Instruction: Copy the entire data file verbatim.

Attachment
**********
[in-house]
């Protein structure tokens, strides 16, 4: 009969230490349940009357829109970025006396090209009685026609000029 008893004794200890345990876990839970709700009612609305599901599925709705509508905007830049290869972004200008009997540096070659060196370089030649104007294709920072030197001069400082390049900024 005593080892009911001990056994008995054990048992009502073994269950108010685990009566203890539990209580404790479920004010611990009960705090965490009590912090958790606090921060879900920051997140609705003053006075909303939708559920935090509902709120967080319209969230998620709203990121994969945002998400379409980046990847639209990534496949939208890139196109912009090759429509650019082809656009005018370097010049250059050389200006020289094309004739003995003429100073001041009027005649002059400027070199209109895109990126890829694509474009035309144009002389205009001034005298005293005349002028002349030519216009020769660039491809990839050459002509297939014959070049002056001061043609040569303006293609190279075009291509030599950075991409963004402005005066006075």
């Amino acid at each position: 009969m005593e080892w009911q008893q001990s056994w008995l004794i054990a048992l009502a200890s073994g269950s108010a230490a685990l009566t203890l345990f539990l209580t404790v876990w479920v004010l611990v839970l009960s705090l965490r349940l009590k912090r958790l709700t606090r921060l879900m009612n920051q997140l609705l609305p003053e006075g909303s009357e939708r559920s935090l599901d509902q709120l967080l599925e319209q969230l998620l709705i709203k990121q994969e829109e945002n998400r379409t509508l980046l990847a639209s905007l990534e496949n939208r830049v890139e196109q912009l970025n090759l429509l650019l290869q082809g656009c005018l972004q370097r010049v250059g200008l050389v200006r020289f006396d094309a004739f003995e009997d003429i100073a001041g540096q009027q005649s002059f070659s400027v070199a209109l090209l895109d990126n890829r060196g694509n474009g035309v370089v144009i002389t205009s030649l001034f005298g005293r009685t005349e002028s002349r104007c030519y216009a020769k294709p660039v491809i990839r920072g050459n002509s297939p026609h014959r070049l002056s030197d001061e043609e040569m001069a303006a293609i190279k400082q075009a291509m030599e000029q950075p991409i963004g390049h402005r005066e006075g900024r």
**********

[in-house]
């Protein structure tokens, strides 16, 4: 009969230490349940009357829109970025006396090209009685026609000029 008893004794200890345990876990839970709700009612609305599901599925709705509508905007830049290869972004200008009997540096070659060196370089030649104007294709920072030197001069400082390049900024 005593080892009911001990056994008995054990048992009502073994269950108010685990009566203890539990209580404790479920004010611990009960705090965490009590912090958790606090921060879900920051997140609705003053006075909303939708559920935090509902709120967080319209969230998620709203990121994969945002998400379409980046990847639209990534496949939208890139196109912009090759429509650019082809656009005018370097010049250059050389200006020289094309004739003995003429100073001041009027005649002059400027070199209109895109990126890829694509474009035309144009002389205009001034005298005293005349002028002349030519216009020769660039491809990839050459002509297939014959070049002056001061043609040569303006293609190279075009291509030599950075991409963004402005005066006075």
């Amino acid at each position: 009969m005593e080892w009911q008893q001990s056994w008995l004794i054990a048992l009502a200890s073994g269950s108010a230490a685990l009566t203890l345990f539990l209580t404790v876990w479920v004010l611990v839970l009960s705090l965490r349940l009590k912090r958790l709700t606090r921060l879900m009612n920051q997140l609705l609305p003053e006075g909303s009357e939708r559920s935090l599901d509902q709120l967080l599925e319209q969230l998620l709705i709203k990121q994969e829109e945002n998400r379409t509508l980046l990847a639209s905007l990534e496949n939208r830049v890139e196109q912009l970025n090759l429509l650019l290869q082809g656009c005018l972004q370097r010049v250059g200008l050389v200006r020289f006396d094309a004739f003995e009997d003429i100073a001041g540096q009027q005649s002059f070659s400027v070199a209109l090209l895109d990126n890829r060196g694509n474009g035309v370089v144009i002389t205009s030649l001034f005298g005293r009685t005349e002028s002349r104007c030519y216009a020769k294709p660039v491809i990839r920072g050459n002509s297939p026609h014959r070049l002056s030197d001061e043609e040569m001069a303006a293609i190279k400082q075009a291509m030599e000029q950075p991409i963004g390049h402005r005066e006075g900024r």